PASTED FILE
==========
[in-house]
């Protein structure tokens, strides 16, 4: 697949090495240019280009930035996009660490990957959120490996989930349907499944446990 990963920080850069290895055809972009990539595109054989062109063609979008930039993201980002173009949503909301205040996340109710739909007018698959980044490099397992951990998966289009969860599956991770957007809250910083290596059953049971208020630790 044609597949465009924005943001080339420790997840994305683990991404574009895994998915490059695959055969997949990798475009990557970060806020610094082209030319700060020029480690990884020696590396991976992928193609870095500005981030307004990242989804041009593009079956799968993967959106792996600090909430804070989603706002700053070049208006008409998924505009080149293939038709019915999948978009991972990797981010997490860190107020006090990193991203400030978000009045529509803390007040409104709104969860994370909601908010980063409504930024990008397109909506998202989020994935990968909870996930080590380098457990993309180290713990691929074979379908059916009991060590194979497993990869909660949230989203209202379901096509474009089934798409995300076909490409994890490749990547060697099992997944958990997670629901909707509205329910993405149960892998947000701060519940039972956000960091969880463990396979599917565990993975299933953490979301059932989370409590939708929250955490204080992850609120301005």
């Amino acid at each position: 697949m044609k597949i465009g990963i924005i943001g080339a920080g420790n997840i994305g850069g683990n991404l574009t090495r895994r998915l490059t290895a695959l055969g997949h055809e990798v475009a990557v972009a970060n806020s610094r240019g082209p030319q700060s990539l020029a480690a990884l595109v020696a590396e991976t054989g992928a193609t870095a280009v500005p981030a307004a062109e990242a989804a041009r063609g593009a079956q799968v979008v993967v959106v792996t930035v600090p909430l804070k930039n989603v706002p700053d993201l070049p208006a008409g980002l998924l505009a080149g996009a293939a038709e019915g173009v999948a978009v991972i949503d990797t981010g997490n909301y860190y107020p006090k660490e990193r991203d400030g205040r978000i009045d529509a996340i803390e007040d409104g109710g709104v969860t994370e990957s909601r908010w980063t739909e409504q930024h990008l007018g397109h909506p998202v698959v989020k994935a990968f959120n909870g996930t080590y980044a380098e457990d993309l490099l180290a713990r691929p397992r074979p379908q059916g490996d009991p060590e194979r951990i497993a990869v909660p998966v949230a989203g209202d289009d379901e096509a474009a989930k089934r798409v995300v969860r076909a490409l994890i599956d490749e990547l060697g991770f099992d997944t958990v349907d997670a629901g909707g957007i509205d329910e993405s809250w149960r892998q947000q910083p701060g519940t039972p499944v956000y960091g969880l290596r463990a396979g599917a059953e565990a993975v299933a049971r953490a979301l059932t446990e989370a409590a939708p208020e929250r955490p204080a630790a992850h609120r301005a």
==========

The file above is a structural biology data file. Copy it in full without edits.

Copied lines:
[in-house]
């Protein structure tokens, strides 16, 4: 697949090495240019280009930035996009660490990957959120490996989930349907499944446990 990963920080850069290895055809972009990539595109054989062109063609979008930039993201980002173009949503909301205040996340109710739909007018698959980044490099397992951990998966289009969860599956991770957007809250910083290596059953049971208020630790 044609597949465009924005943001080339420790997840994305683990991404574009895994998915490059695959055969997949990798475009990557970060806020610094082209030319700060020029480690990884020696590396991976992928193609870095500005981030307004990242989804041009593009079956799968993967959106792996600090909430804070989603706002700053070049208006008409998924505009080149293939038709019915999948978009991972990797981010997490860190107020006090990193991203400030978000009045529509803390007040409104709104969860994370909601908010980063409504930024990008397109909506998202989020994935990968909870996930080590380098457990993309180290713990691929074979379908059916009991060590194979497993990869909660949230989203209202379901096509474009089934798409995300076909490409994890490749990547060697099992997944958990997670629901909707509205329910993405149960892998947000701060519940039972956000960091969880463990396979599917565990993975299933953490979301059932989370409590939708929250955490204080992850609120301005």
């Amino acid at each position: 697949m044609k597949i465009g990963i924005i943001g080339a920080g420790n997840i994305g850069g683990n991404l574009t090495r895994r998915l490059t290895a695959l055969g997949h055809e990798v475009a990557v972009a970060n806020s610094r240019g082209p030319q700060s990539l020029a480690a990884l595109v020696a590396e991976t054989g992928a193609t870095a280009v500005p981030a307004a062109e990242a989804a041009r063609g593009a079956q799968v979008v993967v959106v792996t930035v600090p909430l804070k930039n989603v706002p700053d993201l070049p208006a008409g980002l998924l505009a080149g996009a293939a038709e019915g173009v999948a978009v991972i949503d990797t981010g997490n909301y860190y107020p006090k660490e990193r991203d400030g205040r978000i009045d529509a996340i803390e007040d409104g109710g709104v969860t994370e990957s909601r908010w980063t739909e409504q930024h990008l007018g397109h909506p998202v698959v989020k994935a990968f959120n909870g996930t080590y980044a380098e457990d993309l490099l180290a713990r691929p397992r074979p379908q059916g490996d009991p060590e194979r951990i497993a990869v909660p998966v949230a989203g209202d289009d379901e096509a474009a989930k089934r798409v995300v969860r076909a490409l994890i599956d490749e990547l060697g991770f099992d997944t958990v349907d997670a629901g909707g957007i509205d329910e993405s809250w149960r892998q947000q910083p701060g519940t039972p499944v956000y960091g969880l290596r463990a396979g599917a059953e565990a993975v299933a049971r953490a979301l059932t446990e989370a409590a939708p208020e929250r955490p204080a630790a992850h609120r301005a």